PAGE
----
Friday, May 12
Edie woke up, for once, excited and full of energy. She was finally getting to have the magic class they’d missed on Wednesday. She knew for sure that today’s class was on, because Ginny had sent out an email to the class warning them against missing it—with only five classes left in the semester, they couldn’t afford to skip anything, since they would be squeezing the rest of the lessons into the remaining time.
Today they had water magic. Edie wouldn’t want to miss that no matter what.
She was relieved to find that Corrie was out of the room as usual—her schedule was back on track, unlike Wednesday. She felt bad about Elrath, but the whole campus didn’t have to mourn him.
As she got dressed and ready for class, she wondered whether Professor Strega was particularly affected by Elrath’s death—whether she was particularly upset or even happy. They had not exactly worked together, but each had had information the other had needed. But Elrath hadn’t liked Professor Strega much. Then again, he hadn’t liked any faeries much. Maybe that had been all he had against her.
She grimaced at herself. She wasn’t exactly going to ask Professor Strega about it. They probably weren’t even supposed to know it was Elrath that was dead—no, Corrie had told her that Professor Lal confirmed it. Then again, Professor Strega and Professor Lal didn’t seem to get along very well, either.
Well, she wasn’t going to get involved in this mystery anyway, not if she could help it. Anything that could kill Elrath wasn’t going to be stopped by anything a bunch of humans—or even part-humans like her—could do.
She went off and had a quick breakfast, then was early to class; the first to arrive, in fact. She supposed she was the most excited about water magic. She’d been wondering whether it would be easy for her, since, as she had learned from Professor Strega, her faerie great-grandmother was a lady of the lake. Surely there was some genetic component to magical ability.
Derwen and Darcy arrived after a short wait. “Did you hear about Christy?” Darcy asked them in a low voice.
“That’s the girl who was killed, right?” Edie asked, darting a quick look at Derwen. Edie had told Derwen that Elrath was the one who had been killed, but she couldn’t remember whether she’d ever mentioned that Elrath had been going by Christy.
“Yeah. Isn’t it awful? No one knows what she was doing out in the middle of the campus during the night.”
“Do they think she went out there on purpose?” Derwen asked. “Couldn’t the killer have brought her there? Or killed her somewhere else, but left her body there?”
Darcy’s eyes widened. “I don’t know. I hadn’t thought of that. Don’t you think it’s weird…” Her voice dropped to a whisper. “That there are no cops on campus? Aren’t they investigating at all? Or do they already know what happened?”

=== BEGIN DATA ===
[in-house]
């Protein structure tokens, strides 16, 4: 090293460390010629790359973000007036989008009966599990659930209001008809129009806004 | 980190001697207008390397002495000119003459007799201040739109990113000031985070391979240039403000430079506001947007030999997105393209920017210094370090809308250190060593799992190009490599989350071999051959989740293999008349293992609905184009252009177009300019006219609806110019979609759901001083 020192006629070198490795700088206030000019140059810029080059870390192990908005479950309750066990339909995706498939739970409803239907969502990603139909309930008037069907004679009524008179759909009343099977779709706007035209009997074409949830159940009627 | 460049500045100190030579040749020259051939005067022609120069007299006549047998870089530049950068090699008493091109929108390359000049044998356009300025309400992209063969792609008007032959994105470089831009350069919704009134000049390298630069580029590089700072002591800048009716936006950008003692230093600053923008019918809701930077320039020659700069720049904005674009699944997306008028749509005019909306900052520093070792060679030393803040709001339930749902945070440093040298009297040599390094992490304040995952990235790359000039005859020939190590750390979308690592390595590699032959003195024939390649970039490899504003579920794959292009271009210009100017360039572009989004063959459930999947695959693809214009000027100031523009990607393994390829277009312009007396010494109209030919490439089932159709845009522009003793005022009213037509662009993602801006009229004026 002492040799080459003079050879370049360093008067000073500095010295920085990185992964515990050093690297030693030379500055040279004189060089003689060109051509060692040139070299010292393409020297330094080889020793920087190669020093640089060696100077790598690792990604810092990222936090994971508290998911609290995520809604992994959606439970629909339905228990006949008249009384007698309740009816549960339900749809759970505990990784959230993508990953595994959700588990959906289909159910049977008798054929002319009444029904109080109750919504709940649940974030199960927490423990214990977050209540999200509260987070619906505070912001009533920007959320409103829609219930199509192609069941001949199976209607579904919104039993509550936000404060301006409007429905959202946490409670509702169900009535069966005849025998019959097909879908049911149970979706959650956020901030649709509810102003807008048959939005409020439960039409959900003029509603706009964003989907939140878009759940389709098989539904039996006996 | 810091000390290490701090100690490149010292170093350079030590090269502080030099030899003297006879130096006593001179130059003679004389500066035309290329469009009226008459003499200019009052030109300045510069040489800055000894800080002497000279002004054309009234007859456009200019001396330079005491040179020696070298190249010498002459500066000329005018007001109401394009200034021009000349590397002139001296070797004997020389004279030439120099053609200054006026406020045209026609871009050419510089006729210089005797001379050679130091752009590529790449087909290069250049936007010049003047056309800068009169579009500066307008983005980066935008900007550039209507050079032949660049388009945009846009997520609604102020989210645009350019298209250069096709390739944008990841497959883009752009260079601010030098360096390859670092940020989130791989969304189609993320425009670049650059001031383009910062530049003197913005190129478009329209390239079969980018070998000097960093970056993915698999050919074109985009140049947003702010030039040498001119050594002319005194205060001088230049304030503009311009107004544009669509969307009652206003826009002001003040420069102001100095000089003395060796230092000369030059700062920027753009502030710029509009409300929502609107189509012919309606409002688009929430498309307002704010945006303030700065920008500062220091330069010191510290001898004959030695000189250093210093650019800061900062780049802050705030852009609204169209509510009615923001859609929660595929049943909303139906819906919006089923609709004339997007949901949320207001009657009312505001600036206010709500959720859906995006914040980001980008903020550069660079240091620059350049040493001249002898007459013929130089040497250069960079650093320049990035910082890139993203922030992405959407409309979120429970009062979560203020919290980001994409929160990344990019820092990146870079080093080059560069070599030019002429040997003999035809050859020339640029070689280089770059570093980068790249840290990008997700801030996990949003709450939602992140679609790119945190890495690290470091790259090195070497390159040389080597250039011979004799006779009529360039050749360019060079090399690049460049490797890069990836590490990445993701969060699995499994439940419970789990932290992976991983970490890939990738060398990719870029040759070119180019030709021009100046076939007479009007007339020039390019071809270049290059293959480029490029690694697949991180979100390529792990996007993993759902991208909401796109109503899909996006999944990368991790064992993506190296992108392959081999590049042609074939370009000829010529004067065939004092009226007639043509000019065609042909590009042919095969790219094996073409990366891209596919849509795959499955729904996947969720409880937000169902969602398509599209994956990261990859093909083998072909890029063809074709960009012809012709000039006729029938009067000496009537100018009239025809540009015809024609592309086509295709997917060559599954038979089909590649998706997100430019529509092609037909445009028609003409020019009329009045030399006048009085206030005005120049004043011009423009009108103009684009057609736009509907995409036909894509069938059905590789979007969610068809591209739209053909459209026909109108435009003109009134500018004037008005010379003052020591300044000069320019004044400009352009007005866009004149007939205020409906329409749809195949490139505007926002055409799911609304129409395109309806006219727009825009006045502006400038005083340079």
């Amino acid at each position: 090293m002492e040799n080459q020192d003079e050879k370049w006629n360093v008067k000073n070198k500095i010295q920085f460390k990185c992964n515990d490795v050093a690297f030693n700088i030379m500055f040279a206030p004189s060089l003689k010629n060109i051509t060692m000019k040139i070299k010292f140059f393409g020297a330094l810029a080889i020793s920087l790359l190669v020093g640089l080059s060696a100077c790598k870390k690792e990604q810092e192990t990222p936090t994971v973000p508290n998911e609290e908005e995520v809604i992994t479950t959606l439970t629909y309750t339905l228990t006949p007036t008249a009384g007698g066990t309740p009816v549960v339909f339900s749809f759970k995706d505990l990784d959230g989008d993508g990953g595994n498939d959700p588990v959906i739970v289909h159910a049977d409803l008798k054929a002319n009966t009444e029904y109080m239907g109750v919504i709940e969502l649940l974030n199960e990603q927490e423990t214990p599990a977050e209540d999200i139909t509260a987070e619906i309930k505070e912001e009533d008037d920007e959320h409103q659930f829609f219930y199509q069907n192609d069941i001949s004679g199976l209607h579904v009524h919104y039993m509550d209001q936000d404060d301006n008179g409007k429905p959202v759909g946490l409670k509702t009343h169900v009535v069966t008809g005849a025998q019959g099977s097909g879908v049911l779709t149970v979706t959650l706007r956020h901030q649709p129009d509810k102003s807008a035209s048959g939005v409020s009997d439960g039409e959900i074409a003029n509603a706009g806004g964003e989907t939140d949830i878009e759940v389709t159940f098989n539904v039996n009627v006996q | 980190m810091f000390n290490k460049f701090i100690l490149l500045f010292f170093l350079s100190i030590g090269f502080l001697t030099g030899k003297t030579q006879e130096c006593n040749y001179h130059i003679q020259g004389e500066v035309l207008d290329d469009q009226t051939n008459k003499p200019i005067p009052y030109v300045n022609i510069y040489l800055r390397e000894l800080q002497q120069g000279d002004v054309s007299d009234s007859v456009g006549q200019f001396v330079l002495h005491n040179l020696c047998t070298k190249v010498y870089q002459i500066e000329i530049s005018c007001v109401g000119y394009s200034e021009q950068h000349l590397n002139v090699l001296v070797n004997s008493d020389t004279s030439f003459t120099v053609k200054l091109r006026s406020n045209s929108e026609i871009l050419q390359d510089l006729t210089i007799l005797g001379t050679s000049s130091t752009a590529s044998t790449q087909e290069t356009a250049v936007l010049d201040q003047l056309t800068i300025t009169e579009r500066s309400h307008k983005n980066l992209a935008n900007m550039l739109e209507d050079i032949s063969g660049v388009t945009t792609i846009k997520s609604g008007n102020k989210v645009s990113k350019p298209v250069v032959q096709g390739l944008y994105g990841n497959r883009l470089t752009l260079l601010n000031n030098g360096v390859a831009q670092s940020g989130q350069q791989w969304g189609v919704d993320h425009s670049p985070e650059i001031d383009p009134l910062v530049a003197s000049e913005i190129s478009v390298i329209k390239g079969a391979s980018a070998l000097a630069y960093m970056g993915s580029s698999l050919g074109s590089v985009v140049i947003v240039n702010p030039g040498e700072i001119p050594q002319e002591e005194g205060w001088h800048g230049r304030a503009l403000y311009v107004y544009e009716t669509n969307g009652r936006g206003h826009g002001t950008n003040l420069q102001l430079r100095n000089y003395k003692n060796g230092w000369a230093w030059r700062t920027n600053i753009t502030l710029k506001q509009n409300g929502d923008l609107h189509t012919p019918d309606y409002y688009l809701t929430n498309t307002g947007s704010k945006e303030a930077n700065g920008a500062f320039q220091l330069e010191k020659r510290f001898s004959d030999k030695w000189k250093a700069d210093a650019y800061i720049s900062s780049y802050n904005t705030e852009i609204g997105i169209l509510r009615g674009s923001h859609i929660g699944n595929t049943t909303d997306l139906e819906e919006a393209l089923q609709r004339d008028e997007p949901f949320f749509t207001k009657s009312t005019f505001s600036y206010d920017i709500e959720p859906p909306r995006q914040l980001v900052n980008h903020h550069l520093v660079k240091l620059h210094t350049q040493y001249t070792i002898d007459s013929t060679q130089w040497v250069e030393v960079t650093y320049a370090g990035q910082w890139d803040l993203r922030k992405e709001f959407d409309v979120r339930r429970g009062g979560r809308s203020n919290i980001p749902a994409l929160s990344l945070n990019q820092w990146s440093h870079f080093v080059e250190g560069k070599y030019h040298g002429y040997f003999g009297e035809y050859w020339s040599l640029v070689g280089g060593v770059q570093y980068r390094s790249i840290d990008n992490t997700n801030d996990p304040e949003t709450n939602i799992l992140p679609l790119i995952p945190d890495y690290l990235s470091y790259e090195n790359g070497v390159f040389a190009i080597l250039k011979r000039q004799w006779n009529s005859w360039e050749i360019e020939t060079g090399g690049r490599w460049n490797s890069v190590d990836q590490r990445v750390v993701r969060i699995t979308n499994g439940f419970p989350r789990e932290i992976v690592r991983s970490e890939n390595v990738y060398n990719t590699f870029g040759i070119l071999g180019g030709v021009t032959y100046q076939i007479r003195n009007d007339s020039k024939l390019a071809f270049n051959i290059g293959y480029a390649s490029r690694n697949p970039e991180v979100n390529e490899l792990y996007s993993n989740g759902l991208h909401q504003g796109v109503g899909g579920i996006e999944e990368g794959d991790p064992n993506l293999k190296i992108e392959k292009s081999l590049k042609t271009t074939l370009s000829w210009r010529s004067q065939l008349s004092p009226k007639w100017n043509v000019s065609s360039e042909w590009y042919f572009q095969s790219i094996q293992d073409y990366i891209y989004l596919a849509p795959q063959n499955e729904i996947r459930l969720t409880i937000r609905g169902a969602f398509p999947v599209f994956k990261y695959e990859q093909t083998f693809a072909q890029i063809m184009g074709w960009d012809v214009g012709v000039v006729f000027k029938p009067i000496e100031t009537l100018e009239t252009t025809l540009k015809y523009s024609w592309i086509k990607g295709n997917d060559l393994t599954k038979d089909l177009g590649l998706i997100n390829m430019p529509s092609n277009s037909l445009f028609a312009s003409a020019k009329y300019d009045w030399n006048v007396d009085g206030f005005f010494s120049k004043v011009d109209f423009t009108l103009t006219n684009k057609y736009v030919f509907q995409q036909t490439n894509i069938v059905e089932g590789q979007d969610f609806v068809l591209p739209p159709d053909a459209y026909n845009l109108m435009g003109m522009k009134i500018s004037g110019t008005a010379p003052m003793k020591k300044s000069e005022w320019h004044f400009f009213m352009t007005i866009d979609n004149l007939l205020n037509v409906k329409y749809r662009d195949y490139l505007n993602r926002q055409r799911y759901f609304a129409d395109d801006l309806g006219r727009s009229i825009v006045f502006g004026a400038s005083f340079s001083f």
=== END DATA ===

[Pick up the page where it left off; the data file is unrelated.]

Thankfully, before Edie had to come up with an answer to that, Professor Agnew entered the classroom and called out to them. “All right, everyone, I hope you read the syllabus and didn’t bring your bags today! It’s okay if you have, just bring them with you. Come on, we’re going outside.”
Derwen immediately jumped up, grinning. Edie and Darcy weren’t far behind. Edie had to grab her bag—she’d known she wasn’t supposed to bring it, but apparently hadn’t been able to break the habit—and they all followed Ginny down to the floor of the classroom and then down the building’s stairs.
“Before we go outside, let’s have a vote on where,” Ginny said, stopping them in the lobby. “Shall we go to the north or south end of campus? Raise your hands for north… and for south.”
Edie raised her hand for south. North was too close to faerie territory—she would rather be close to the iron gates. She was pleased to see that most of the class agreed with her.
“Okay, east side or west side of the gate? Raise your hands for east… and for west.”
This time Edie was less certain, but picked east because that was the side of campus Gilkey was on. This time the other side outvoted her, but she didn’t mind. Ginny led them out of the building and to a nice, sunny patch of grass between Mary Thomas and the wall. Of course, it was sunny everywhere today—they’d picked a really beautiful day to go outside.
“Before we scatter, let me explain,” Ginny told them. “I like to teach water magic last, though it’s usually not the most difficult of the elements, because this way we can go outside and make a big mess. I’d like it to be a bit warmer, but I think you’ll have fun anyway. Now, you all should know what to do by now in terms of connecting to your inherent magic. Scatter yourselves, leaving at least a foot or two of space between yourself and your neighbor, and start creating water.”